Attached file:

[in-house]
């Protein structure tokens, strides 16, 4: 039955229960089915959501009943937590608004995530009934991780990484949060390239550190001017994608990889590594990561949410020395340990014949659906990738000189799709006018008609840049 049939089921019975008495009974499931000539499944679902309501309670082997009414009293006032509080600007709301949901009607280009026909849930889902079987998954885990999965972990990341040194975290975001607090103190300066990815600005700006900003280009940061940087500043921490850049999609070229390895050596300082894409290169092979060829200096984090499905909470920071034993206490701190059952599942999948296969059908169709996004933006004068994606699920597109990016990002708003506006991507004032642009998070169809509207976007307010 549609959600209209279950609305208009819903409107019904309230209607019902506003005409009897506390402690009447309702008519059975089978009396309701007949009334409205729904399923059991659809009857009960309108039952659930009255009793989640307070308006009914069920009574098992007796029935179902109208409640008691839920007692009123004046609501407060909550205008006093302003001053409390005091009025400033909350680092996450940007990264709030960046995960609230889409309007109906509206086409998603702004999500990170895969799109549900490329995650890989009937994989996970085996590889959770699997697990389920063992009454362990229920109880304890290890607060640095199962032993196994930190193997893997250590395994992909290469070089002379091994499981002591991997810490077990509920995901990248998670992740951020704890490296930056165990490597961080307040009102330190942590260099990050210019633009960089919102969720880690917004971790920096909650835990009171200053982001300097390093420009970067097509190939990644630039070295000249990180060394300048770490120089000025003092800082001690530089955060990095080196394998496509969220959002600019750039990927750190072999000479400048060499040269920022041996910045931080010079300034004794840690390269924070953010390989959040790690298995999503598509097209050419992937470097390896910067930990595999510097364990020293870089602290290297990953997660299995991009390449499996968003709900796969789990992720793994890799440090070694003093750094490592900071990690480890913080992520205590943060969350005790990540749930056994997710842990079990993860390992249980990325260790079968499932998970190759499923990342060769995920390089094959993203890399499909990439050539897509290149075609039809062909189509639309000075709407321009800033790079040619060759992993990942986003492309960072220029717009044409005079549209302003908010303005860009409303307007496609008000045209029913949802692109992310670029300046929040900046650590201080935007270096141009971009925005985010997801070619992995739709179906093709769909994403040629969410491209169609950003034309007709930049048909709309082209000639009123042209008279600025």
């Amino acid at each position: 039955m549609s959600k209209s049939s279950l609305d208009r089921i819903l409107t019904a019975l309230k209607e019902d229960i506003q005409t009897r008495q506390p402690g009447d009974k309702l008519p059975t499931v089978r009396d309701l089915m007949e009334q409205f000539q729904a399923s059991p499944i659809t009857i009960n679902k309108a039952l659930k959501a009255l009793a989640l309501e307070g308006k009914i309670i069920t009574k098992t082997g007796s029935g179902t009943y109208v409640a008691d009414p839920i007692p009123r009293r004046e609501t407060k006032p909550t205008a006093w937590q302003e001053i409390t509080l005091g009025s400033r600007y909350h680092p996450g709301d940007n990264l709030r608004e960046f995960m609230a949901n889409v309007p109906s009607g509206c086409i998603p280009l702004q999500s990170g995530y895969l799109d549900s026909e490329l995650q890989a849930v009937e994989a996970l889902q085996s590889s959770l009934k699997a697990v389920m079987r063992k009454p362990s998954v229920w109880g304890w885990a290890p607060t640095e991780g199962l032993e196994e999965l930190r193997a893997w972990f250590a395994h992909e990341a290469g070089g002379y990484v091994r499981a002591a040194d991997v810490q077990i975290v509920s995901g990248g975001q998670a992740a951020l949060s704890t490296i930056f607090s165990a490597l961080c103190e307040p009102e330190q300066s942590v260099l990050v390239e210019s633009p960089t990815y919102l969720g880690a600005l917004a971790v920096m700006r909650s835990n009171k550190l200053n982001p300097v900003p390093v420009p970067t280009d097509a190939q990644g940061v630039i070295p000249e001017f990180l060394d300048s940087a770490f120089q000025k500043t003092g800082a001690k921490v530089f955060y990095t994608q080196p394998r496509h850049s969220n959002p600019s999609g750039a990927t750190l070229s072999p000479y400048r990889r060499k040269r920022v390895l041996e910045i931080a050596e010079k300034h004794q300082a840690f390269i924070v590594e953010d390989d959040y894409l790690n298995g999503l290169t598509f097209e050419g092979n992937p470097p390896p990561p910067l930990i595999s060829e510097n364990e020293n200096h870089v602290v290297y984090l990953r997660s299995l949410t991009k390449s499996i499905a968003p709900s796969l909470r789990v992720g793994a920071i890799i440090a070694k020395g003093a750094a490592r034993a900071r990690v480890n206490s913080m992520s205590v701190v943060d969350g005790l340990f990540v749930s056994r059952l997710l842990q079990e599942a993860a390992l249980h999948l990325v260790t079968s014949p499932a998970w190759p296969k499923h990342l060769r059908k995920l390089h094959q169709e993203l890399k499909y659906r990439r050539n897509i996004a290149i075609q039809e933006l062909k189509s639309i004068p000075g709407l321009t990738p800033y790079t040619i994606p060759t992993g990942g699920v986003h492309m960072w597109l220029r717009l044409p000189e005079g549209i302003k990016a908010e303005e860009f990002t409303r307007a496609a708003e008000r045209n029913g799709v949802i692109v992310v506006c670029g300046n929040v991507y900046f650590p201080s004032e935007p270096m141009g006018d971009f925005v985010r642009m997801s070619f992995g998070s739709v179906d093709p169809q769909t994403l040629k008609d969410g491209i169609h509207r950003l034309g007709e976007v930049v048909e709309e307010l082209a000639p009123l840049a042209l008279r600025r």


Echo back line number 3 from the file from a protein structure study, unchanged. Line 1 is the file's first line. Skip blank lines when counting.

């Amino acid at each position: 039955m549609s959600k209209s049939s279950l609305d208009r089921i819903l409107t019904a019975l309230k209607e019902d229960i506003q005409t009897r008495q506390p402690g009447d009974k309702l008519p059975t499931v089978r009396d309701l089915m007949e009334q409205f000539q729904a399923s059991p499944i659809t009857i009960n679902k309108a039952l659930k959501a009255l009793a989640l309501e307070g308006k009914i309670i069920t009574k098992t082997g007796s029935g179902t009943y109208v409640a008691d009414p839920i007692p009123r009293r004046e609501t407060k006032p909550t205008a006093w937590q302003e001053i409390t509080l005091g009025s400033r600007y909350h680092p996450g709301d940007n990264l709030r608004e960046f995960m609230a949901n889409v309007p109906s009607g509206c086409i998603p280009l702004q999500s990170g995530y895969l799109d549900s026909e490329l995650q890989a849930v009937e994989a996970l889902q085996s590889s959770l009934k699997a697990v389920m079987r063992k009454p362990s998954v229920w109880g304890w885990a290890p607060t640095e991780g199962l032993e196994e999965l930190r193997a893997w972990f250590a395994h992909e990341a290469g070089g002379y990484v091994r499981a002591a040194d991997v810490q077990i975290v509920s995901g990248g975001q998670a992740a951020l949060s704890t490296i930056f607090s165990a490597l961080c103190e307040p009102e330190q300066s942590v260099l990050v390239e210019s633009p960089t990815y919102l969720g880690a600005l917004a971790v920096m700006r909650s835990n009171k550190l200053n982001p300097v900003p390093v420009p970067t280009d097509a190939q990644g940061v630039i070295p000249e001017f990180l060394d300048s940087a770490f120089q000025k500043t003092g800082a001690k921490v530089f955060y990095t994608q080196p394998r496509h850049s969220n959002p600019s999609g750039a990927t750190l070229s072999p000479y400048r990889r060499k040269r920022v390895l041996e910045i931080a050596e010079k300034h004794q300082a840690f390269i924070v590594e953010d390989d959040y894409l790690n298995g999503l290169t598509f097209e050419g092979n992937p470097p390896p990561p910067l930990i595999s060829e510097n364990e020293n200096h870089v602290v290297y984090l990953r997660s299995l949410t991009k390449s499996i499905a968003p709900s796969l909470r789990v992720g793994a920071i890799i440090a070694k020395g003093a750094a490592r034993a900071r990690v480890n206490s913080m992520s205590v701190v943060d969350g005790l340990f990540v749930s056994r059952l997710l842990q079990e599942a993860a390992l249980h999948l990325v260790t079968s014949p499932a998970w190759p296969k499923h990342l060769r059908k995920l390089h094959q169709e993203l890399k499909y659906r990439r050539n897509i996004a290149i075609q039809e933006l062909k189509s639309i004068p000075g709407l321009t990738p800033y790079t040619i994606p060759t992993g990942g699920v986003h492309m960072w597109l220029r717009l044409p000189e005079g549209i302003k990016a908010e303005e860009f990002t409303r307007a496609a708003e008000r045209n029913g799709v949802i692109v992310v506006c670029g300046n929040v991507y900046f650590p201080s004032e935007p270096m141009g006018d971009f925005v985010r642009m997801s070619f992995g998070s739709v179906d093709p169809q769909t994403l040629k008609d969410g491209i169609h509207r950003l034309g007709e976007v930049v048909e709309e307010l082209a000639p009123l840049a042209l008279r600025r």